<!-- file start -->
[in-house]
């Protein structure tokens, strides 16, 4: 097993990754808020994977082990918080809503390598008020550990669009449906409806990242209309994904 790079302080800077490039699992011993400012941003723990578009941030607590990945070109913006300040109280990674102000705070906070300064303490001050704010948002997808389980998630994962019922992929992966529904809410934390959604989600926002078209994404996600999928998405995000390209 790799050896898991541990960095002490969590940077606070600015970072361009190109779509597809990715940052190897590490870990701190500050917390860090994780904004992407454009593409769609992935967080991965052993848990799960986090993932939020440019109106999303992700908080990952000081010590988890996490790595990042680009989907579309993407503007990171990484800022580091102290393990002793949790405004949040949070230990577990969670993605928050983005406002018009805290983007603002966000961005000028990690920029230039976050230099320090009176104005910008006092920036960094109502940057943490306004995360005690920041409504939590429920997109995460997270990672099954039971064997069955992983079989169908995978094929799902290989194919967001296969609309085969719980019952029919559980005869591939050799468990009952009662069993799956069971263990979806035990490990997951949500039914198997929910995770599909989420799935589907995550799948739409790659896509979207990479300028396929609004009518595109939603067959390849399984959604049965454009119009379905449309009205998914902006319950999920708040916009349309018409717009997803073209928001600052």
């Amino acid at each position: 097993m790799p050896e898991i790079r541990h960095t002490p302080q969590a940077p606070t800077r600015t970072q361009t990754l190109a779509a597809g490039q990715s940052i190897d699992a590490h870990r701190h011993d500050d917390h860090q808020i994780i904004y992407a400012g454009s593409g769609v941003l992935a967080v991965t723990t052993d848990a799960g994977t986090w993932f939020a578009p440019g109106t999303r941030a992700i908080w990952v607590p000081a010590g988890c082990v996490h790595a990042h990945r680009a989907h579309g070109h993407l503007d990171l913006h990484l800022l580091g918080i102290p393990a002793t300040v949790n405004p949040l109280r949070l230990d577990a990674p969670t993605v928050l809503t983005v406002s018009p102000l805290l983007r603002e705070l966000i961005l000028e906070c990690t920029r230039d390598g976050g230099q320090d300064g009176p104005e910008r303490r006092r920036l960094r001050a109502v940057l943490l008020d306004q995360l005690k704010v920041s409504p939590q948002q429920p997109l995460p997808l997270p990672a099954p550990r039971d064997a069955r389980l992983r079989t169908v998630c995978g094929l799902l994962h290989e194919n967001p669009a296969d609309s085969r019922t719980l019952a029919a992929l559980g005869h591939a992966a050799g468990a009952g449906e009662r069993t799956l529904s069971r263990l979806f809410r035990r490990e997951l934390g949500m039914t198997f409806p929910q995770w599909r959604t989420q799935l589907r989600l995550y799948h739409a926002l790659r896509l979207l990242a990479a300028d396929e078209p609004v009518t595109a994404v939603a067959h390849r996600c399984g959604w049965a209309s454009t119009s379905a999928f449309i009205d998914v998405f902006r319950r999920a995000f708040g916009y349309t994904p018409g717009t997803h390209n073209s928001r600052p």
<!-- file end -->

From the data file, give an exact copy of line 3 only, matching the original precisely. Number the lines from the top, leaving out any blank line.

């Amino acid at each position: 097993m790799p050896e898991i790079r541990h960095t002490p302080q969590a940077p606070t800077r600015t970072q361009t990754l190109a779509a597809g490039q990715s940052i190897d699992a590490h870990r701190h011993d500050d917390h860090q808020i994780i904004y992407a400012g454009s593409g769609v941003l992935a967080v991965t723990t052993d848990a799960g994977t986090w993932f939020a578009p440019g109106t999303r941030a992700i908080w990952v607590p000081a010590g988890c082990v996490h790595a990042h990945r680009a989907h579309g070109h993407l503007d990171l913006h990484l800022l580091g918080i102290p393990a002793t300040v949790n405004p949040l109280r949070l230990d577990a990674p969670t993605v928050l809503t983005v406002s018009p102000l805290l983007r603002e705070l966000i961005l000028e906070c990690t920029r230039d390598g976050g230099q320090d300064g009176p104005e910008r303490r006092r920036l960094r001050a109502v940057l943490l008020d306004q995360l005690k704010v920041s409504p939590q948002q429920p997109l995460p997808l997270p990672a099954p550990r039971d064997a069955r389980l992983r079989t169908v998630c995978g094929l799902l994962h290989e194919n967001p669009a296969d609309s085969r019922t719980l019952a029919a992929l559980g005869h591939a992966a050799g468990a009952g449906e009662r069993t799956l529904s069971r263990l979806f809410r035990r490990e997951l934390g949500m039914t198997f409806p929910q995770w599909r959604t989420q799935l589907r989600l995550y799948h739409a926002l790659r896509l979207l990242a990479a300028d396929e078209p609004v009518t595109a994404v939603a067959h390849r996600c399984g959604w049965a209309s454009t119009s379905a999928f449309i009205d998914v998405f902006r319950r999920a995000f708040g916009y349309t994904p018409g717009t997803h390209n073209s928001r600052p």